Can Artificial Waves Ever Be as Good as the Real Thing?
The debate about whether there is a measurable difference between waves made in pools and ones in the ocean is over
It’s been a hot summer for wave pools.
In June, the artificial surf debate was reignited by the International Surfing Association’s announcement that surfing had been shortlisted for inclusion into the 2020 Tokyo Olympic Games. The decision was made based in part on the ISA’s promise that competition would be held in indoor arenas where waves can be manufactured for identical shape and size. “Wave pool technology will be very important in guaranteeing a meaningful and fair playing field for the top competitors to showcase their sport to the world,” ISA president, Fernando Aguerre, said at the time. This week, the Tokyo 2020 Organizing Committee agreed, recommending that the sport be included in the Games. (The IOC will have the final say next August, and it is likely to confirm the decision.)
The announcement comes on the heels of the most successful artificial wave event in competitive surfing history. The inaugural Red Bull Unleashed was held last month in North Wales at the brand new, $24 million adventure park, Surf Snowdonia, home of a man-made surf lagoon called the Wavegarden.
First, a quick lesson in how Wavegarden’s pool works. Have you ever stood in the shallow end of a swimming pool and swept your forearms through the water to send ripples across the surface? Creating surfable waves is similar. A large hydrodynamic blade, called a “wavefoil,” is drawn by a cable through the center of the lagoon—which is about the size of six football fields—just beneath the water’s surface at a rate of 20 feet per second. The wake produces a left- and right-breaking wave that is about chest-high and peels, rather perfectly, for well over a hundred yards. Those were the waves pro surfers rode at Red Bull Unleashed.
“The conditions for the final here were ten times better than they were at Trestles yesterday,” an Unleashed competitor, Kai Hing, told Surfline.com last month, comparing the Wavegarden to the Southern California break where a World Surf League (WSL) event had just wrapped up. The wave at Trestles is considered one of the best in the world, and Hing’s comment brings up an question at the core of the wave pool proposition: Is there a measurable difference between fake waves and real ones?
The surfing-event experience is definitely different. With its grandstands, jumbotron, and pumping music, and given the sight of competitors completing runs on nearly identical waves, Red Bull Unleashed resembled more a vert event at the X-Games than, say, a traditional surf competition in Tahiti, which is sparsely attended. But what was missing in the Welsh countryside, and what will keep those conventional contests held in large waves like Tahiti from ever being dethroned, was one crucial element: raw oceanic power. Or, at least, the perception of it.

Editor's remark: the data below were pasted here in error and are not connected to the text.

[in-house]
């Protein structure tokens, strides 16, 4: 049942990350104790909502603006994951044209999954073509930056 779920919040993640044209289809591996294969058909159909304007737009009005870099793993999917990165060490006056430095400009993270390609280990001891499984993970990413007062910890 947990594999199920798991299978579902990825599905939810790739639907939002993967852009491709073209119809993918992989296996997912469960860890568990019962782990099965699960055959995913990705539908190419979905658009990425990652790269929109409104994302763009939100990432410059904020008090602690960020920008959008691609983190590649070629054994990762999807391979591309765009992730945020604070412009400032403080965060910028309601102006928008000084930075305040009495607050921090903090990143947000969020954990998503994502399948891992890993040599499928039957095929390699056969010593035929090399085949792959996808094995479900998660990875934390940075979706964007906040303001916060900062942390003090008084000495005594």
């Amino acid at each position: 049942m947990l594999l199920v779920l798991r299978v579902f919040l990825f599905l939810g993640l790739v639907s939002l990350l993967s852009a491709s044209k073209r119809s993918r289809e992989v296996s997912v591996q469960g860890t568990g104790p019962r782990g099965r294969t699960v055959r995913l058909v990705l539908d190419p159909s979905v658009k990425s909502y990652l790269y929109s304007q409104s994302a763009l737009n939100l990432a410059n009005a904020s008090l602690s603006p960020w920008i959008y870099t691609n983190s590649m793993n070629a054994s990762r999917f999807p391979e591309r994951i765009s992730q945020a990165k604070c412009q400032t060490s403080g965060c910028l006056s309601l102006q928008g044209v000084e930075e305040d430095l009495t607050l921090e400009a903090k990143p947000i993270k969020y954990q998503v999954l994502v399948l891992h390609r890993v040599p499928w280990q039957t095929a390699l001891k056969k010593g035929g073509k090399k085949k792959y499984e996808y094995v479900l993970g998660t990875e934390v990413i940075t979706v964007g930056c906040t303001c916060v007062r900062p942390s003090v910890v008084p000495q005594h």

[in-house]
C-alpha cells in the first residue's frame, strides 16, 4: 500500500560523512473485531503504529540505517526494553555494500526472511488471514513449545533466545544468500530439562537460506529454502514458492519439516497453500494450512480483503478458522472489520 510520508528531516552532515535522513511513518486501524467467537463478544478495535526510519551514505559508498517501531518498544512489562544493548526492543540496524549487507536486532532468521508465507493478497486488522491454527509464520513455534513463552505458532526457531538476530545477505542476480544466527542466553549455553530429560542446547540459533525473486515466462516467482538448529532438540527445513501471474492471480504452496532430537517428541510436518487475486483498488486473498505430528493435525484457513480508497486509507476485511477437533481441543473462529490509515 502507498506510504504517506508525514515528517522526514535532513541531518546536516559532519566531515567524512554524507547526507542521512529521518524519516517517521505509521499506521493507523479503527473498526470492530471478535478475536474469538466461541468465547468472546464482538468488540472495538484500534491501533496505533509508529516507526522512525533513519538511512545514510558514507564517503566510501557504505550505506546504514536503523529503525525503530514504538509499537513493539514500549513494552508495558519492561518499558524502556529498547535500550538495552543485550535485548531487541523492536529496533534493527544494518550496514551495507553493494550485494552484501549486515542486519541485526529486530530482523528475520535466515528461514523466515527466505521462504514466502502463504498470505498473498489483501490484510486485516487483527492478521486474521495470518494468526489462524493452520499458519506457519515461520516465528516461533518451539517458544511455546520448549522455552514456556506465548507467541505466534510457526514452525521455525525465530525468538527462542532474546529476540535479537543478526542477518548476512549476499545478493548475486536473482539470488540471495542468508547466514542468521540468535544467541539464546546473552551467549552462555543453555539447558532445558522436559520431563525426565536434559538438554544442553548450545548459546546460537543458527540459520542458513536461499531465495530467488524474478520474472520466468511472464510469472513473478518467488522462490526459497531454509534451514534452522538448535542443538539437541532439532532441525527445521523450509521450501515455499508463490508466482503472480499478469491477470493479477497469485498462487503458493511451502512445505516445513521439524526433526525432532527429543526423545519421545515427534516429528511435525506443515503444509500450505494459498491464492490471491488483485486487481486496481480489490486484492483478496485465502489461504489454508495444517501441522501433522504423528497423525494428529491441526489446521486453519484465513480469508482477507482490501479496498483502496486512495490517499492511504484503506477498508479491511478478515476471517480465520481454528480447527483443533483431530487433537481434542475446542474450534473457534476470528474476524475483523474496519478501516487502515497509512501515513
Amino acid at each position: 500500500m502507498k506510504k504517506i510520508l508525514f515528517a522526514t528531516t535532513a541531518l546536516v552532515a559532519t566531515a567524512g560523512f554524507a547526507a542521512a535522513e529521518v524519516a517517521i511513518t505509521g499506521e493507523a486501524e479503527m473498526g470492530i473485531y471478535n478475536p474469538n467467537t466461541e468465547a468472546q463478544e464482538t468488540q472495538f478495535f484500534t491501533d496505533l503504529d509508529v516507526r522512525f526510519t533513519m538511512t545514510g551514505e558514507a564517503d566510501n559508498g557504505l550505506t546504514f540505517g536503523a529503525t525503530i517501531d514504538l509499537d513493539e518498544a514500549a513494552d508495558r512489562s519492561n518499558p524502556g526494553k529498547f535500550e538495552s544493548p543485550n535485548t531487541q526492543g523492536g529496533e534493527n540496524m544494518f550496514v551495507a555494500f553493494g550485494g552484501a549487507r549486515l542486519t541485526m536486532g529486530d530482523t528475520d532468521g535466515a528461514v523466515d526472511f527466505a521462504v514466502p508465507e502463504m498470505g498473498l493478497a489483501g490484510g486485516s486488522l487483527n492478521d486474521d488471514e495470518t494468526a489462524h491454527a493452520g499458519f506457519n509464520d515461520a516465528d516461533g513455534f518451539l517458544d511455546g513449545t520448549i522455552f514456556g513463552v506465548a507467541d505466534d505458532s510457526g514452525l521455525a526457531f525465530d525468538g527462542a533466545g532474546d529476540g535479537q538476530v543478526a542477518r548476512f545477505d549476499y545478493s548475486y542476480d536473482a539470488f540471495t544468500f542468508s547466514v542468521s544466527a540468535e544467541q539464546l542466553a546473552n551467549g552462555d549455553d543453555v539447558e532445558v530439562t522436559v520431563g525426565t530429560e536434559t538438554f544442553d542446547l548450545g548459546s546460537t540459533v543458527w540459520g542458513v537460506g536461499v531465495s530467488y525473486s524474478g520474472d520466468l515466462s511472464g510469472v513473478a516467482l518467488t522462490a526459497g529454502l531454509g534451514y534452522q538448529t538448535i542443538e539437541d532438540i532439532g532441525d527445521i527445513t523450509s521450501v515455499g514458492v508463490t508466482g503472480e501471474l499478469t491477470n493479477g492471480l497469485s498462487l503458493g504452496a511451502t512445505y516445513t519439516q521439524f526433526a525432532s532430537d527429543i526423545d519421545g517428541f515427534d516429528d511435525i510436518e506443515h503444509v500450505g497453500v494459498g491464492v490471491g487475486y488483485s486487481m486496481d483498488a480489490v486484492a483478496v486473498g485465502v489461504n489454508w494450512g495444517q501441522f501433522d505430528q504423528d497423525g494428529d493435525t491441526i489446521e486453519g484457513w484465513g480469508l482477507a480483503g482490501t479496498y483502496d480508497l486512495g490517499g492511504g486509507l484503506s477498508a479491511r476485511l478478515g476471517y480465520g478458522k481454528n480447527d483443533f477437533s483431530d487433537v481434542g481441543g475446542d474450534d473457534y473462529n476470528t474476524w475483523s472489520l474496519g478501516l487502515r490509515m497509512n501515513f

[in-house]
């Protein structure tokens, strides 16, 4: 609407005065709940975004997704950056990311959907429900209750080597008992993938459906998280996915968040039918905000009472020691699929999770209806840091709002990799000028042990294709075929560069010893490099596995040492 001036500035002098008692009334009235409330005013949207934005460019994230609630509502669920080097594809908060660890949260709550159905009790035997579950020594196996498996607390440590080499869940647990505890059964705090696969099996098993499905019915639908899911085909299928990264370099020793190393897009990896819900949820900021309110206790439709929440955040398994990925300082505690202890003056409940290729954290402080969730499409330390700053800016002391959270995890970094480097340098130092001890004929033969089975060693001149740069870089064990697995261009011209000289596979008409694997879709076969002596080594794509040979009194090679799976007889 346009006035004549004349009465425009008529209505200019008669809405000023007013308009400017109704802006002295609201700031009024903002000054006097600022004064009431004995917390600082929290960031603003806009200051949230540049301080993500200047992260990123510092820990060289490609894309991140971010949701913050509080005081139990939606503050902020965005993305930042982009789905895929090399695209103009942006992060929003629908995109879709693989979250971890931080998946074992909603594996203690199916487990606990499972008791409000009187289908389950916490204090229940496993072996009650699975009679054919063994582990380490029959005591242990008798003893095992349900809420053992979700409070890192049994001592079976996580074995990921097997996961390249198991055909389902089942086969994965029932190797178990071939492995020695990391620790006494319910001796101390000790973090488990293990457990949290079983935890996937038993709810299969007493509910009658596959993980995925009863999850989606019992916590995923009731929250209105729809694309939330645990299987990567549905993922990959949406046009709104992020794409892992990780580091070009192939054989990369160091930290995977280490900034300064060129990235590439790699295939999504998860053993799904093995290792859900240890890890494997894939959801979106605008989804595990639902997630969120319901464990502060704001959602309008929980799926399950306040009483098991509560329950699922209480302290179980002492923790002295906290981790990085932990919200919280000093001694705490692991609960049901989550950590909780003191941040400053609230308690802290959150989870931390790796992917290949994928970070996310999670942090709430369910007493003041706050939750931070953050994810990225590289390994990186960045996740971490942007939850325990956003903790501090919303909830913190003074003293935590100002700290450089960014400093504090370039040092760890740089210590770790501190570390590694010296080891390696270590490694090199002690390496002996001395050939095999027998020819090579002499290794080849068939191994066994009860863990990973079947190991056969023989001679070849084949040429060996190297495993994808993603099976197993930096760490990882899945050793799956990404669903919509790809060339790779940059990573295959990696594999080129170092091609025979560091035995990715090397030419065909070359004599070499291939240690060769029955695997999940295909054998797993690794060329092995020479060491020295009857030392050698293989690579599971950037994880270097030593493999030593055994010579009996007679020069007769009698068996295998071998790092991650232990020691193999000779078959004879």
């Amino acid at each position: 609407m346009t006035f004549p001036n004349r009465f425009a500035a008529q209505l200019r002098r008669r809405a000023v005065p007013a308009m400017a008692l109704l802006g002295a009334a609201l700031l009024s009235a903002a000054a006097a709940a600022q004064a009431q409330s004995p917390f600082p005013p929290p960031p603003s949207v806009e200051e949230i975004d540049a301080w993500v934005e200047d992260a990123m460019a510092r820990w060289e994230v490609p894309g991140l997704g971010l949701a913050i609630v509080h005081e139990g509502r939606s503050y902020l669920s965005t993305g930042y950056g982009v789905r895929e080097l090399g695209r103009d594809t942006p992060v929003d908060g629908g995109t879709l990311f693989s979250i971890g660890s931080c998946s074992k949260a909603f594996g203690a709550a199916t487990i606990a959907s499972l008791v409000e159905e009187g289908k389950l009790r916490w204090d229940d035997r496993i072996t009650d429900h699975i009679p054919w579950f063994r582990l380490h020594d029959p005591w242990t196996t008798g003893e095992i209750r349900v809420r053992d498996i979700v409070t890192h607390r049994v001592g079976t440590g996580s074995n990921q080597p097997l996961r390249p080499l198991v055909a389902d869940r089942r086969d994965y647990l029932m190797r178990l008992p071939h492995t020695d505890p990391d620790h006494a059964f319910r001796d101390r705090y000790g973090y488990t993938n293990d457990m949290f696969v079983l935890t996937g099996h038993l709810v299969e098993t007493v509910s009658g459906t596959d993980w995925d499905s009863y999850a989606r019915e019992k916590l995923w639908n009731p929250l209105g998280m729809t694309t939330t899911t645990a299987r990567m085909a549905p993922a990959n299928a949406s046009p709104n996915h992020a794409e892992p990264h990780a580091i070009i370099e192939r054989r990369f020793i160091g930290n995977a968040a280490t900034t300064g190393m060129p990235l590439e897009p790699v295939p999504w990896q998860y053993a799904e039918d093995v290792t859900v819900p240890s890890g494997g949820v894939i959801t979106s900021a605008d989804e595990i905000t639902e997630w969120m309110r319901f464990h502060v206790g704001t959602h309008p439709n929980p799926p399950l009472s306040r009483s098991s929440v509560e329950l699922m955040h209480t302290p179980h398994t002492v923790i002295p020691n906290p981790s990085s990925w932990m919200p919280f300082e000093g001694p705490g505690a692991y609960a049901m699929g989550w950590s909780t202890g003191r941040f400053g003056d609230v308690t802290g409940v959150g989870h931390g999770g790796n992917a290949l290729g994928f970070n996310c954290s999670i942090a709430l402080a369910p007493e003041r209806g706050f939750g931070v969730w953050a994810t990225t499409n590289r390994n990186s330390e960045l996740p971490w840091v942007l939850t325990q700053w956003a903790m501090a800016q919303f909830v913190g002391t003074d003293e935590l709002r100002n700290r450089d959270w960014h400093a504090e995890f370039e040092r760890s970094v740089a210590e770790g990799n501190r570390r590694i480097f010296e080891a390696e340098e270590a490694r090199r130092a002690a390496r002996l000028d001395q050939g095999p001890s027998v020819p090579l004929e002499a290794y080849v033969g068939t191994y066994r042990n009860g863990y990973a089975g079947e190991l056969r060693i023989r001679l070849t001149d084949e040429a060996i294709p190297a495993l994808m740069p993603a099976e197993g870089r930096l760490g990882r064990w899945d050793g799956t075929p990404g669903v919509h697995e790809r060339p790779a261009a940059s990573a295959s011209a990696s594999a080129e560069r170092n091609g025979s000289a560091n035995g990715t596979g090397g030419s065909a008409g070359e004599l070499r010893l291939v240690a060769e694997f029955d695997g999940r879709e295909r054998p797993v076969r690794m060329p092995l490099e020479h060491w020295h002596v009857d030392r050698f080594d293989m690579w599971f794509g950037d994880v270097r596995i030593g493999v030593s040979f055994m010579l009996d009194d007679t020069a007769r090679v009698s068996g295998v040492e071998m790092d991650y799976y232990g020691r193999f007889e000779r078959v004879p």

“The wave pool is so weak, and you’ve got to generate all of your own speed,” WSL surfer and Unleashed semi-finalist Mitch Crews told Surfing Life magazine last month. “But when there is a normal [ocean] wave all the speed comes from the wave, and you don’t have to do anything.”
Crews touches on a crucial, controversial point that echoes the ire many surfers feel toward wave pools and reflects their opposition to surfing in the Olympics: Artificial waves lack energy. But do they?
“From a scientific perspective, a wave pool wave and an ocean wave that are the same size have the same amount of energy in them,” says David Clark, an ocean physics and engineering scientist at Woods Hole Oceanographic Institution in Massachusetts. “Physically, there’s no difference.”
It is often said among surfers that waves which travel longer have more power. It would seem logical, then, to assume that the bigger the wave pool, the bigger potential for larger, high-caliber waves. But that’s not necessarily the case, Clark says. Momentum and distance traveled are not related to energy accumulation, only to swell organization. “In terms of making a wave pool better, larger is not going to help,” Clark says.
Wavegarden engineers more or less agree, emphasizing that the lagoon’s bottom contours, rather than size, are the key to producing better surf. “We know how to do—and we can make—hollower waves, with a more powerful lip,” Wavegarden spokesman Felip Verger wrote in an email. “Once the swell is up and running, bathymetry,” or nuances in underwater depth and character, “is the key element to make the waves more or less powerful.”
It’s hard to predict how exactly artificial wave technology will develop and where it will be applied going forward. Within the surf community, the promise of a mechanism that cranks out perfect, identical waves has seemingly been on the horizon for decades. Undoubtedly, Wavegarden’s system is by far the most successful we’ve seen put into practice, and it’s a sign that better pools—and professional events—may soon follow.
In June, Coors brewery heir and engineer Doug Coors announced that he would be building an artificial lagoon called NLand Surf Park in Austin, Texas. He has tapped Wavegarden to design a lagoon that will be bigger than the one at Surf Snowdonia. Whether there will be the “one-foot, four-foot, and perfectly tubing six-foot waves” that NLand has promised remains to be seen. But, due to the larger lagoon, the waves are guaranteed to be longer.
The success of wave pools will depend in large part on surfing’s anticipated debut as an Olympic sport. Doug Coors, for one, is ready. “We are thrilled surfing is on the short list of sports that may be included in the 2020 Olympics in Japan,” he said in an email. “NLand Surf Park will be the place to be as the sport evolves.”